There’s nothing like doing something really stupid to make it clear what kinds of things can lead to greater trouble. God has provided for that too. We call it repentance. I’ve had to do that a few times in my life and imagine that I always will. Repentance means to change, and I have plenty of areas in my life that could stand a change.

In order for any of this to work, we have to be willing to learn. I find that the most change-resistant personality is the one who operates in his world with inflexibility. I don’t think that the quote about insanity is accurate. I think it is more accurate to say that the definition of stubbornness is always doing the same thing the same way and expecting God to alter the universe to accommodate what you insist on repeating.

Hand in hand with inflexibility is an inclination to complain that the universe should be as you want it and not as it is. Judging life as unfair is all the rationalization some people need to carry on their repetition of bad choices and the inevitable consequences that follow. In fact, the predictability of the consequences only reinforces the opinion that the cosmos doesn’t work right and life is, therefore, unfair.

I will admit that much of life is not fair. Sometimes, no matter how aptly you navigate the choices laid before you, something bad is going to happen. Worse yet, the good you expect may not come.

So, perhaps, all of this talk about making good decisions is meaningless. Not only can you not fight city hall, you can’t fight the palace of God. The only perfect man who ever lived met with an excruciating and undeserved end.

Perhaps we shouldn’t even worry about deciding to choose the right. Sometimes, the wrong seems like it will be much more enjoyable. Without faith in something beyond this mortal existence, perhaps that is true. If this is all there is, might as well have fun while it lasts, and why not live with dangerous excitement?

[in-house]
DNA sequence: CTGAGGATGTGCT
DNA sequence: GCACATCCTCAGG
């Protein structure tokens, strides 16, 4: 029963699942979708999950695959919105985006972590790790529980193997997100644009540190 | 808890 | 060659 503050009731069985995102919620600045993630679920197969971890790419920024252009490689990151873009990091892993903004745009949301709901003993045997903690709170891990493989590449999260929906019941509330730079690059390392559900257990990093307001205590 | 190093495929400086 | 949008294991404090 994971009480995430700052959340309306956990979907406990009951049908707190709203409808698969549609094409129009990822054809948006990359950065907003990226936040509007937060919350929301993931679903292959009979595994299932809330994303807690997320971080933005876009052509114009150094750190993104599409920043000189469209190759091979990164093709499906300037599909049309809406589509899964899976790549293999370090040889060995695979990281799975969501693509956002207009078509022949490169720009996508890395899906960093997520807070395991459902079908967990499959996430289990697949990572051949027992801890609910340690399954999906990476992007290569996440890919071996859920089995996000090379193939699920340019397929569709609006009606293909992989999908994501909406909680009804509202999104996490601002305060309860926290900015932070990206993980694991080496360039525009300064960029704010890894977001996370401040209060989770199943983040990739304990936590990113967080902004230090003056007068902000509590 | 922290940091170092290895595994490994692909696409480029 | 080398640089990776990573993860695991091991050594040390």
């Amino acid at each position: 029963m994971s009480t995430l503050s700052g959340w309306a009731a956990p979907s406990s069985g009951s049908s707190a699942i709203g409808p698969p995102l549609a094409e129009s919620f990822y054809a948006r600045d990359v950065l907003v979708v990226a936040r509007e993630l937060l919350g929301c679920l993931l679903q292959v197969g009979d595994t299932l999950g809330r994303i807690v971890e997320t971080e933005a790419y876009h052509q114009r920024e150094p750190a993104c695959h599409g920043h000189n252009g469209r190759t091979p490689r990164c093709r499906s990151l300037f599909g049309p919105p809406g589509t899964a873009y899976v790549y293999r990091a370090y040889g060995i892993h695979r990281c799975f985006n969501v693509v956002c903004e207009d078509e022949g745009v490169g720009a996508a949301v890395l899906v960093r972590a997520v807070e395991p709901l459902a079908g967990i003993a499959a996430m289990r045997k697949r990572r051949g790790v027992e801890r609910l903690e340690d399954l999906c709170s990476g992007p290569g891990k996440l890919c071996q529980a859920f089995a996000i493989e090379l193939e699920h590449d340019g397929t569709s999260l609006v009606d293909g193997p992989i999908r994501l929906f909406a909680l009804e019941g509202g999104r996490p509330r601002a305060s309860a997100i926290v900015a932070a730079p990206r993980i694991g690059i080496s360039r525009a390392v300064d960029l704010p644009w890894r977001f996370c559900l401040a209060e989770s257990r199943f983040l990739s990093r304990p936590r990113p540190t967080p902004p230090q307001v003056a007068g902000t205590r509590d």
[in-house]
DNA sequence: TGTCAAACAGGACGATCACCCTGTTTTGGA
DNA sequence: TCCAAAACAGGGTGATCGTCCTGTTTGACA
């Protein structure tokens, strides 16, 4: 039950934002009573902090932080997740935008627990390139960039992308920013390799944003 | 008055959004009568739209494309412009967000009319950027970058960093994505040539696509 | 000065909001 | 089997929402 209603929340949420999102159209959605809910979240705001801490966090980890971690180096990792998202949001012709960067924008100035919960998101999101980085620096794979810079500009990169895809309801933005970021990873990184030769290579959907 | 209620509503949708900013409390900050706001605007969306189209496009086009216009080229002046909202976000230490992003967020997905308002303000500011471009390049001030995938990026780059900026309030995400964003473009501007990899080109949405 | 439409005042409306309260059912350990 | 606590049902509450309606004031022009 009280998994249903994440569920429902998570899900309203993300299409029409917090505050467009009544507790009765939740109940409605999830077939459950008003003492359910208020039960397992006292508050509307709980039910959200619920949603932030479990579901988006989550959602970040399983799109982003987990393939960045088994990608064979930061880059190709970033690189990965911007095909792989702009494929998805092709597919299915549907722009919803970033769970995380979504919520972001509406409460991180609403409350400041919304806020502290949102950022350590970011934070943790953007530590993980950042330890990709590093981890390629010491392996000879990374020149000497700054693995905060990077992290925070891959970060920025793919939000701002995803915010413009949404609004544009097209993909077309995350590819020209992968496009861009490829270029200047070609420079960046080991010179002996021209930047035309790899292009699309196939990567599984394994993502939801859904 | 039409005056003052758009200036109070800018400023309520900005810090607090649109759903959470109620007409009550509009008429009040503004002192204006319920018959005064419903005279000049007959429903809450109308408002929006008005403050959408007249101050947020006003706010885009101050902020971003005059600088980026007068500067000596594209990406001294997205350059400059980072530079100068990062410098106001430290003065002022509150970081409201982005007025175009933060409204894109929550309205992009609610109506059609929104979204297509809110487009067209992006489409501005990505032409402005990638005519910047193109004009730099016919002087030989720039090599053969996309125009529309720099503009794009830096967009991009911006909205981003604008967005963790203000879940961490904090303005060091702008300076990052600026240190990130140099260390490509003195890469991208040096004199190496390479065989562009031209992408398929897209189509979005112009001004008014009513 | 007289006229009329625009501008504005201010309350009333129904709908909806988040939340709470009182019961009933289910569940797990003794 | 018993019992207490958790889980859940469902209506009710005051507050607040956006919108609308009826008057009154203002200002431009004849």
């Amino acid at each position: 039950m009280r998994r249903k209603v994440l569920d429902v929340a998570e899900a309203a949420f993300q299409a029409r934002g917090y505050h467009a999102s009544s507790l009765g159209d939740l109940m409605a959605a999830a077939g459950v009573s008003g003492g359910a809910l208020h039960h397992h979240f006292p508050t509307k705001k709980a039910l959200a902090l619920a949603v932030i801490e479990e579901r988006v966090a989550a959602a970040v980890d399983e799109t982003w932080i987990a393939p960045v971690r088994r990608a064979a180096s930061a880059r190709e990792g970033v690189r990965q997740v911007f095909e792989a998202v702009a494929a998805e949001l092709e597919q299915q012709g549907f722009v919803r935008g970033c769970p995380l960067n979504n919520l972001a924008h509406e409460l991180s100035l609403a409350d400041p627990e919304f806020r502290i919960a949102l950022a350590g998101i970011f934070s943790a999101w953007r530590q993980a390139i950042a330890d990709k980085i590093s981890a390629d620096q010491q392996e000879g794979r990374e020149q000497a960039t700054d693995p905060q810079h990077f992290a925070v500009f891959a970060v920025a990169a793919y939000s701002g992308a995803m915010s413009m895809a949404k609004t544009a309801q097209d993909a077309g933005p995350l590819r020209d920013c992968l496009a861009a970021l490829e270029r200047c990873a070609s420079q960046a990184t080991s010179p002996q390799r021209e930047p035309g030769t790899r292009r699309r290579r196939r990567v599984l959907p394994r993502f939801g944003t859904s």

My testimony is that this life is not all there is. That perfect One who endured a life of toil, persecution, and an ignoble death did not come to his end. Because of his obedience, he was able to overcome death itself, not only for himself, but for every one of us.

With that hope and faith, I not only want to live in such a way as to find happiness in the next life, but also to experience the joy that is readily available in this life. That joy comes through following a course of good decisions that are, by their very nature, designed to make us happy in the here and now.

Whenever those unfair calamities befall, that joy, gathered through a devotion to making good personal choices, can weather even the worst. I have known that peace of soul in spite of many adversities. Inasmuch as adversity is as inevitable as life itself, I would much rather endure them with a clear conscience and a hope in eternal life. I have both through making consistent efforts to choose the things that bring joy that I can lay up in store for whatever may come.